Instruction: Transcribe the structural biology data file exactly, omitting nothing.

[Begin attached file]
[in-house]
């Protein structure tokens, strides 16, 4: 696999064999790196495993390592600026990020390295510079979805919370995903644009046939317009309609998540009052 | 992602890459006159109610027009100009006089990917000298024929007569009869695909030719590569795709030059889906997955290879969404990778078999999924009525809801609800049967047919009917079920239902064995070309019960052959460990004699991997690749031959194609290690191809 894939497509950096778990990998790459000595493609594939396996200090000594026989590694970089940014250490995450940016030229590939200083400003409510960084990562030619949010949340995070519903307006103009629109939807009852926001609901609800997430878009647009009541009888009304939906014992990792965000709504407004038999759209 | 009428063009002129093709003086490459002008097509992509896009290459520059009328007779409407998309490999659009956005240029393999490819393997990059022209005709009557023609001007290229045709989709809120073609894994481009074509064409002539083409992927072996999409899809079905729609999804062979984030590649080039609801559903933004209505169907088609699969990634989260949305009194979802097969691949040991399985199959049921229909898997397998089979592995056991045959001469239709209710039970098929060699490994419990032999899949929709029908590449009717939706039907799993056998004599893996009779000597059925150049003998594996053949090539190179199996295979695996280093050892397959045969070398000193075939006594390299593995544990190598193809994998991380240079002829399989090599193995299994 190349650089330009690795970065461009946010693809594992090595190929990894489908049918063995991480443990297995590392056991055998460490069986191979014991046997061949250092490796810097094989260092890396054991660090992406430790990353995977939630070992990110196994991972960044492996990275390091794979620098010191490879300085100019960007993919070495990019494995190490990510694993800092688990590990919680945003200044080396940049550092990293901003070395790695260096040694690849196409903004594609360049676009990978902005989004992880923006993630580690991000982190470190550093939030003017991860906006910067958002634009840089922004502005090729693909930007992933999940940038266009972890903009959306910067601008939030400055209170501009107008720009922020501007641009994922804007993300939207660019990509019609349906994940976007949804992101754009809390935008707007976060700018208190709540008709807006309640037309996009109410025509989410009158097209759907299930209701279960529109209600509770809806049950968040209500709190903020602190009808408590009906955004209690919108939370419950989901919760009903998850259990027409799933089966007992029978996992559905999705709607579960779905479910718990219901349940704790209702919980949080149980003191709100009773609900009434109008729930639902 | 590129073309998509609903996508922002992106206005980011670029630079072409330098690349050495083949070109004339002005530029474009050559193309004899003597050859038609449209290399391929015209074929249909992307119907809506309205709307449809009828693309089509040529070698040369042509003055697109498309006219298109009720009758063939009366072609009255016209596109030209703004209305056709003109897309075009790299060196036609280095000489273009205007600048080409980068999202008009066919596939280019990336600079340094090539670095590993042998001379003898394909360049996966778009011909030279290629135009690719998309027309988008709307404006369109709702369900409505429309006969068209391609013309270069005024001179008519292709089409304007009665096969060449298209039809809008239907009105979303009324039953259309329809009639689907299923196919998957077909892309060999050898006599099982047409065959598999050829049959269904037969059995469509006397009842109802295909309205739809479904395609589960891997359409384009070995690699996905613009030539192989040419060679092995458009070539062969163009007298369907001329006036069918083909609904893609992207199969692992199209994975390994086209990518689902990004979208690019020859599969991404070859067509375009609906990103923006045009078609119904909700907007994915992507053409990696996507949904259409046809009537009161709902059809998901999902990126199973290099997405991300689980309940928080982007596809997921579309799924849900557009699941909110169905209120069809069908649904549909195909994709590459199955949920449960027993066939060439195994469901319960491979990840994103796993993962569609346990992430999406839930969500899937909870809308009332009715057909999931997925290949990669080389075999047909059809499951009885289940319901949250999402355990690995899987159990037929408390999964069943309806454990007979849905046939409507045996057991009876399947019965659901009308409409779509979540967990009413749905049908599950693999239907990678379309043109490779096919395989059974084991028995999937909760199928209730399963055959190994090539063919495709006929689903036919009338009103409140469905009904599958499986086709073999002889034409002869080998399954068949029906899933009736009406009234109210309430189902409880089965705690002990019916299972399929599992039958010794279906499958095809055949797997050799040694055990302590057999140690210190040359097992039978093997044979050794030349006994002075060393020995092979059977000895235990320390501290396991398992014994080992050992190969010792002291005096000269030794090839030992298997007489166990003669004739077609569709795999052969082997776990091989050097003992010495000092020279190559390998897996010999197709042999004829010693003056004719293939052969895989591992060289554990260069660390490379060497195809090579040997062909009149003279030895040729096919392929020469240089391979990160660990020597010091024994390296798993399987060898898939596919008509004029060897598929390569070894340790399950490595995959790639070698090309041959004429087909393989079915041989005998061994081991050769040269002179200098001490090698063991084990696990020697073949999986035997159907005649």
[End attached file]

[in-house]
């Protein structure tokens, strides 16, 4: 696999064999790196495993390592600026990020390295510079979805919370995903644009046939317009309609998540009052 | 992602890459006159109610027009100009006089990917000298024929007569009869695909030719590569795709030059889906997955290879969404990778078999999924009525809801609800049967047919009917079920239902064995070309019960052959460990004699991997690749031959194609290690191809 894939497509950096778990990998790459000595493609594939396996200090000594026989590694970089940014250490995450940016030229590939200083400003409510960084990562030619949010949340995070519903307006103009629109939807009852926001609901609800997430878009647009009541009888009304939906014992990792965000709504407004038999759209 | 009428063009002129093709003086490459002008097509992509896009290459520059009328007779409407998309490999659009956005240029393999490819393997990059022209005709009557023609001007290229045709989709809120073609894994481009074509064409002539083409992927072996999409899809079905729609999804062979984030590649080039609801559903933004209505169907088609699969990634989260949305009194979802097969691949040991399985199959049921229909898997397998089979592995056991045959001469239709209710039970098929060699490994419990032999899949929709029908590449009717939706039907799993056998004599893996009779000597059925150049003998594996053949090539190179199996295979695996280093050892397959045969070398000193075939006594390299593995544990190598193809994998991380240079002829399989090599193995299994 190349650089330009690795970065461009946010693809594992090595190929990894489908049918063995991480443990297995590392056991055998460490069986191979014991046997061949250092490796810097094989260092890396054991660090992406430790990353995977939630070992990110196994991972960044492996990275390091794979620098010191490879300085100019960007993919070495990019494995190490990510694993800092688990590990919680945003200044080396940049550092990293901003070395790695260096040694690849196409903004594609360049676009990978902005989004992880923006993630580690991000982190470190550093939030003017991860906006910067958002634009840089922004502005090729693909930007992933999940940038266009972890903009959306910067601008939030400055209170501009107008720009922020501007641009994922804007993300939207660019990509019609349906994940976007949804992101754009809390935008707007976060700018208190709540008709807006309640037309996009109410025509989410009158097209759907299930209701279960529109209600509770809806049950968040209500709190903020602190009808408590009906955004209690919108939370419950989901919760009903998850259990027409799933089966007992029978996992559905999705709607579960779905479910718990219901349940704790209702919980949080149980003191709100009773609900009434109008729930639902 | 590129073309998509609903996508922002992106206005980011670029630079072409330098690349050495083949070109004339002005530029474009050559193309004899003597050859038609449209290399391929015209074929249909992307119907809506309205709307449809009828693309089509040529070698040369042509003055697109498309006219298109009720009758063939009366072609009255016209596109030209703004209305056709003109897309075009790299060196036609280095000489273009205007600048080409980068999202008009066919596939280019990336600079340094090539670095590993042998001379003898394909360049996966778009011909030279290629135009690719998309027309988008709307404006369109709702369900409505429309006969068209391609013309270069005024001179008519292709089409304007009665096969060449298209039809809008239907009105979303009324039953259309329809009639689907299923196919998957077909892309060999050898006599099982047409065959598999050829049959269904037969059995469509006397009842109802295909309205739809479904395609589960891997359409384009070995690699996905613009030539192989040419060679092995458009070539062969163009007298369907001329006036069918083909609904893609992207199969692992199209994975390994086209990518689902990004979208690019020859599969991404070859067509375009609906990103923006045009078609119904909700907007994915992507053409990696996507949904259409046809009537009161709902059809998901999902990126199973290099997405991300689980309940928080982007596809997921579309799924849900557009699941909110169905209120069809069908649904549909195909994709590459199955949920449960027993066939060439195994469901319960491979990840994103796993993962569609346990992430999406839930969500899937909870809308009332009715057909999931997925290949990669080389075999047909059809499951009885289940319901949250999402355990690995899987159990037929408390999964069943309806454990007979849905046939409507045996057991009876399947019965659901009308409409779509979540967990009413749905049908599950693999239907990678379309043109490779096919395989059974084991028995999937909760199928209730399963055959190994090539063919495709006929689903036919009338009103409140469905009904599958499986086709073999002889034409002869080998399954068949029906899933009736009406009234109210309430189902409880089965705690002990019916299972399929599992039958010794279906499958095809055949797997050799040694055990302590057999140690210190040359097992039978093997044979050794030349006994002075060393020995092979059977000895235990320390501290396991398992014994080992050992190969010792002291005096000269030794090839030992298997007489166990003669004739077609569709795999052969082997776990091989050097003992010495000092020279190559390998897996010999197709042999004829010693003056004719293939052969895989591992060289554990260069660390490379060497195809090579040997062909009149003279030895040729096919392929020469240089391979990160660990020597010091024994390296798993399987060898898939596919008509004029060897598929390569070894340790399950490595995959790639070698090309041959004429087909393989079915041989005998061994081991050769040269002179200098001490090698063991084990696990020697073949999986035997159907005649």